What's on Tap: E. Coli in Drinking Water


Defined by the Center for Disease Control, "Escherichia coli (E. coli) are bacteria found in the environment, foods, and intestines of people and animals." Part of a large, diverse group of bacteria, e. Coli live in the intestines of humans and animals. Some kinds of e. Coli are harmless and play an important role in the digestive system. Other kinds can be the cause of illnesses like diarrhea, urinary tract infections, respiratory illness and pneumonia. The diarrhea-causing strain of E. coli can be transmitted through contaminated water or food, or through contact with animals or persons.


E. Coli is naturally present in the environment but its presence in drinking water usually signals recent sewage or animal waste contamination. The microorganisms make their way into water sources when rain and snow washes it into rivers, streams, lakes, or ground water, and into the source of drinking water. When the water source is not treated or is inadequately treated, E. coli may end up in drinking water.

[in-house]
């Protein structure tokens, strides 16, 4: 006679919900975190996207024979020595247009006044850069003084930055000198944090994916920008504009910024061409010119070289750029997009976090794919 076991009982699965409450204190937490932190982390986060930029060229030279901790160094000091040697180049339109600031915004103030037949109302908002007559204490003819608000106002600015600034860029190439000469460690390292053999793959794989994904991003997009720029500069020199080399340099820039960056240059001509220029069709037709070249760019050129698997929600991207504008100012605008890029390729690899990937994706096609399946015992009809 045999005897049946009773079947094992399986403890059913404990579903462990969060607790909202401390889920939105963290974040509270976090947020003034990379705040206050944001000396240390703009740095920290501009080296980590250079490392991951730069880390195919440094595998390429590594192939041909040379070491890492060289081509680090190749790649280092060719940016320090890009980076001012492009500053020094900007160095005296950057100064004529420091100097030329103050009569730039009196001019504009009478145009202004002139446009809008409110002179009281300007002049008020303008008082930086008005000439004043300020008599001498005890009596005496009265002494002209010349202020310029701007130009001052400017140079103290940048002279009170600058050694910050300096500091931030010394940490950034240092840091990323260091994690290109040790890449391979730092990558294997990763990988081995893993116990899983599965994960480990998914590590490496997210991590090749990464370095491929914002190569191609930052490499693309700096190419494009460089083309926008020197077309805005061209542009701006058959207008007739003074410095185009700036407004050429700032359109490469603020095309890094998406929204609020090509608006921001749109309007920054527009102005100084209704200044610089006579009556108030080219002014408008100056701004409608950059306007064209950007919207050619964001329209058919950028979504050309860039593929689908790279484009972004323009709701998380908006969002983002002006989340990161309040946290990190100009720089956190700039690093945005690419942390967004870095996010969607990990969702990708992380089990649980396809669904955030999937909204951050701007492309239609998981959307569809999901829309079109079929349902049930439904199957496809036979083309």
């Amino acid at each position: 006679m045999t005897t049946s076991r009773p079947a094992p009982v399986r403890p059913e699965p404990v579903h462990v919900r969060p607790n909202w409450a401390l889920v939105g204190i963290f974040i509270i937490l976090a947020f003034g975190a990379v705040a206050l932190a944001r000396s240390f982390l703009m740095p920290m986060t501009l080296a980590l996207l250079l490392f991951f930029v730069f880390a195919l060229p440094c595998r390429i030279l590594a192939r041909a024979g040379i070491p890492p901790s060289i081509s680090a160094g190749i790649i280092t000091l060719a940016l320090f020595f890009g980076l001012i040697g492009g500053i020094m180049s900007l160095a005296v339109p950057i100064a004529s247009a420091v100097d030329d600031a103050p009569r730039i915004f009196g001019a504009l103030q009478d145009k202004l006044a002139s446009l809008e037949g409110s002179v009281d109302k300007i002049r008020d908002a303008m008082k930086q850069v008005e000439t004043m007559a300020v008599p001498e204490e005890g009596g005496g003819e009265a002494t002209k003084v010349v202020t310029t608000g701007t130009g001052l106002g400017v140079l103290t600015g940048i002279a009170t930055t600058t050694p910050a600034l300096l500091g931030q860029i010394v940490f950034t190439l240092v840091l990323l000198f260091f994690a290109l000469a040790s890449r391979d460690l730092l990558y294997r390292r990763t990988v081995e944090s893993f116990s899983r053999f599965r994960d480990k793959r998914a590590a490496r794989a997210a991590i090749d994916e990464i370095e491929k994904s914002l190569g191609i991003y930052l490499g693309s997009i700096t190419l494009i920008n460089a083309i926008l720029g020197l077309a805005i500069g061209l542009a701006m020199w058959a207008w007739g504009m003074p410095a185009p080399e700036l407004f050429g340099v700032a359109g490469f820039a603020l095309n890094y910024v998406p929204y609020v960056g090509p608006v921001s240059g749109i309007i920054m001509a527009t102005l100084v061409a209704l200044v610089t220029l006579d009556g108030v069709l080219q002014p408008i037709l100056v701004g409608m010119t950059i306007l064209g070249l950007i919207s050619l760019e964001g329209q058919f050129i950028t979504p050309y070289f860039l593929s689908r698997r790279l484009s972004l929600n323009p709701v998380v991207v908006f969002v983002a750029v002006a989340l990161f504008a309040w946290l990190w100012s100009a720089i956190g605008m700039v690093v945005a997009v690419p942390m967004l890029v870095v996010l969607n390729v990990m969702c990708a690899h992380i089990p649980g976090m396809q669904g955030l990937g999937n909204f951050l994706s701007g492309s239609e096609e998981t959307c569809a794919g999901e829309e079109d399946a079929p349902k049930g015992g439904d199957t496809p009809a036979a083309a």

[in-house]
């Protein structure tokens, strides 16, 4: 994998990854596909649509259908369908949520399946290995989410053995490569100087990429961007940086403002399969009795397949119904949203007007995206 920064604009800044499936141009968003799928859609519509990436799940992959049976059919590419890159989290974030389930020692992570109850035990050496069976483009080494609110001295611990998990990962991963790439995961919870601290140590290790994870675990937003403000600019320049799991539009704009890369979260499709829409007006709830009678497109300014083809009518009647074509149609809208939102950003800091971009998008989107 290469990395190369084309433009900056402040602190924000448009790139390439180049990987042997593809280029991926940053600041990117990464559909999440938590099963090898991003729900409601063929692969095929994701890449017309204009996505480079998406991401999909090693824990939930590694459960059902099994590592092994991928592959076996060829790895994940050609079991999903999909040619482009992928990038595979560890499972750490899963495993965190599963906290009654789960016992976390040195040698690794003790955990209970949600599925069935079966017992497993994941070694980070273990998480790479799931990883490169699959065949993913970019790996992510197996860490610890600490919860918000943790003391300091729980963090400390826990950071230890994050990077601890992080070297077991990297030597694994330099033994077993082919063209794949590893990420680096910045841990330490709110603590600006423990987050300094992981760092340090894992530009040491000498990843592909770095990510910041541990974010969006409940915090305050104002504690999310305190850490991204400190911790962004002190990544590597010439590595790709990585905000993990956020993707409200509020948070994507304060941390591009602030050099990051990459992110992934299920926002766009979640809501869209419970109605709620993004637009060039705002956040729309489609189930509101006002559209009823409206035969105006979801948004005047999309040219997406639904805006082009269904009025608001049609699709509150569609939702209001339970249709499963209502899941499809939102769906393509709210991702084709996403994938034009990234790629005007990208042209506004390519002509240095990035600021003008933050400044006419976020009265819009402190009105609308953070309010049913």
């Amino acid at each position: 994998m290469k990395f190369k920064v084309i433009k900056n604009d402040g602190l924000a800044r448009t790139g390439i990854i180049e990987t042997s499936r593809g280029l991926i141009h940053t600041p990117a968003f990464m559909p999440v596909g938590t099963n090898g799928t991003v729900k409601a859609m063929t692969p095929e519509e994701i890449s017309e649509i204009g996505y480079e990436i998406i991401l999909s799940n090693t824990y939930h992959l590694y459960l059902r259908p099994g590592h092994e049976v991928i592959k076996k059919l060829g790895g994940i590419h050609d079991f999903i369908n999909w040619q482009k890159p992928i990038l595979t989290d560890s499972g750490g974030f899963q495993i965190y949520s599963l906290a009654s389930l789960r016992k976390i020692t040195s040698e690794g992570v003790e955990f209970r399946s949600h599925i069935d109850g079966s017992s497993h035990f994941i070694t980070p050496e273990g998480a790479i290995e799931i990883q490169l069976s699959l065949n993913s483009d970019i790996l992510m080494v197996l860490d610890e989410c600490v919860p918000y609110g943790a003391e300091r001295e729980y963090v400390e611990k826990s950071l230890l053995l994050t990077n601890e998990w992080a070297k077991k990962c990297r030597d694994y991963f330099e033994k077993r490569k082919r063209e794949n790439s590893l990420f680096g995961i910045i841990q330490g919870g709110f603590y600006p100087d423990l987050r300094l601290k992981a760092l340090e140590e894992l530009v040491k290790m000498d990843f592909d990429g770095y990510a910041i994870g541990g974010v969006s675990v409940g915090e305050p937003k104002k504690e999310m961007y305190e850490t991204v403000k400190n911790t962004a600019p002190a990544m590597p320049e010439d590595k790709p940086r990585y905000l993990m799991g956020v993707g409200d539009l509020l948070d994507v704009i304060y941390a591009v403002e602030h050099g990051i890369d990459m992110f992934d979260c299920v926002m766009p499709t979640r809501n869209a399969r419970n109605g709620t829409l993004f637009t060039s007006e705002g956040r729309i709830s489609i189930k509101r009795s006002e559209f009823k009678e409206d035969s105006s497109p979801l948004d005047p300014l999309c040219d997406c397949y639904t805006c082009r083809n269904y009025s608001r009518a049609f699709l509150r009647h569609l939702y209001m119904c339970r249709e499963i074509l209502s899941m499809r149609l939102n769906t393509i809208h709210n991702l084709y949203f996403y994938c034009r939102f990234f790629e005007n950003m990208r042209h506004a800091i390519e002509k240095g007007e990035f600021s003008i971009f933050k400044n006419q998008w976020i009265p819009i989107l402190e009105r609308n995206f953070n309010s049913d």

The Mayo Clinic says signs and symptoms of E. coli infection typically begin three or four days after exposure to the bacteria, but in some cases, symptoms can be experienced one day after or more than a week later. The infections can range from very mild to severe or even life threatening. Signs and symptoms include:

  • Diarrhea, which may range from mild and watery to severe and bloody
  • Abdominal cramping, pain or tenderness
  • Nausea and vomiting, in some people
  • A low-grade fever (less than 101 degrees) may occur

There is no medicine or treatment for e. Coli. The Mayo Clinic recommends avoiding anti-diarrheal medication and antibiotics because they can complicate cause complications and slow the recovery time. It's recommended to rest and get plenty of fluids during the period of infection, which usually lasts 5 to 7 days.